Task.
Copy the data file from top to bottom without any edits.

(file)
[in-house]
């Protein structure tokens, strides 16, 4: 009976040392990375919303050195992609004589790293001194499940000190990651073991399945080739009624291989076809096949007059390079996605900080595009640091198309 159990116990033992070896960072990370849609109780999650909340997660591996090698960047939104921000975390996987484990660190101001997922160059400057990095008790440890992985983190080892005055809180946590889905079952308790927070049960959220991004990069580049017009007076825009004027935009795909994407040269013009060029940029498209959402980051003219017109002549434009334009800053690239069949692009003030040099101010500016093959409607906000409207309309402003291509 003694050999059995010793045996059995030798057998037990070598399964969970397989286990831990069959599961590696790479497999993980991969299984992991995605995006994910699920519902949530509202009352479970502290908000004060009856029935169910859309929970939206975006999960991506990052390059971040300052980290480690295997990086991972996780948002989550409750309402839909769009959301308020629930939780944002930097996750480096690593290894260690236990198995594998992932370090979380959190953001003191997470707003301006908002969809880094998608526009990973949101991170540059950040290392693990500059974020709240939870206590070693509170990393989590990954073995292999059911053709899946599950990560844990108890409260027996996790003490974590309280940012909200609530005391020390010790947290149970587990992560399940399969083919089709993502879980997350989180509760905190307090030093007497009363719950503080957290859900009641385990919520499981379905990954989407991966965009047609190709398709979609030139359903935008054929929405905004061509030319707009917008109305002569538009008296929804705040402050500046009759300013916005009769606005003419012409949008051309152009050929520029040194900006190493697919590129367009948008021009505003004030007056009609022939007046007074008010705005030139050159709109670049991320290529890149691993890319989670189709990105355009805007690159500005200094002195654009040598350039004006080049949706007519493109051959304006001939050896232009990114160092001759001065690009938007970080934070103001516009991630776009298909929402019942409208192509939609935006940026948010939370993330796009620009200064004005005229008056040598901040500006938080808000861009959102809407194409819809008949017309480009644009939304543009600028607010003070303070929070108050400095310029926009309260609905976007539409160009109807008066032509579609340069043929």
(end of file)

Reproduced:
[in-house]
């Protein structure tokens, strides 16, 4: 009976040392990375919303050195992609004589790293001194499940000190990651073991399945080739009624291989076809096949007059390079996605900080595009640091198309 159990116990033992070896960072990370849609109780999650909340997660591996090698960047939104921000975390996987484990660190101001997922160059400057990095008790440890992985983190080892005055809180946590889905079952308790927070049960959220991004990069580049017009007076825009004027935009795909994407040269013009060029940029498209959402980051003219017109002549434009334009800053690239069949692009003030040099101010500016093959409607906000409207309309402003291509 003694050999059995010793045996059995030798057998037990070598399964969970397989286990831990069959599961590696790479497999993980991969299984992991995605995006994910699920519902949530509202009352479970502290908000004060009856029935169910859309929970939206975006999960991506990052390059971040300052980290480690295997990086991972996780948002989550409750309402839909769009959301308020629930939780944002930097996750480096690593290894260690236990198995594998992932370090979380959190953001003191997470707003301006908002969809880094998608526009990973949101991170540059950040290392693990500059974020709240939870206590070693509170990393989590990954073995292999059911053709899946599950990560844990108890409260027996996790003490974590309280940012909200609530005391020390010790947290149970587990992560399940399969083919089709993502879980997350989180509760905190307090030093007497009363719950503080957290859900009641385990919520499981379905990954989407991966965009047609190709398709979609030139359903935008054929929405905004061509030319707009917008109305002569538009008296929804705040402050500046009759300013916005009769606005003419012409949008051309152009050929520029040194900006190493697919590129367009948008021009505003004030007056009609022939007046007074008010705005030139050159709109670049991320290529890149691993890319989670189709990105355009805007690159500005200094002195654009040598350039004006080049949706007519493109051959304006001939050896232009990114160092001759001065690009938007970080934070103001516009991630776009298909929402019942409208192509939609935006940026948010939370993330796009620009200064004005005229008056040598901040500006938080808000861009959102809407194409819809008949017309480009644009939304543009600028607010003070303070929070108050400095310029926009309260609905976007539409160009109807008066032509579609340069043929």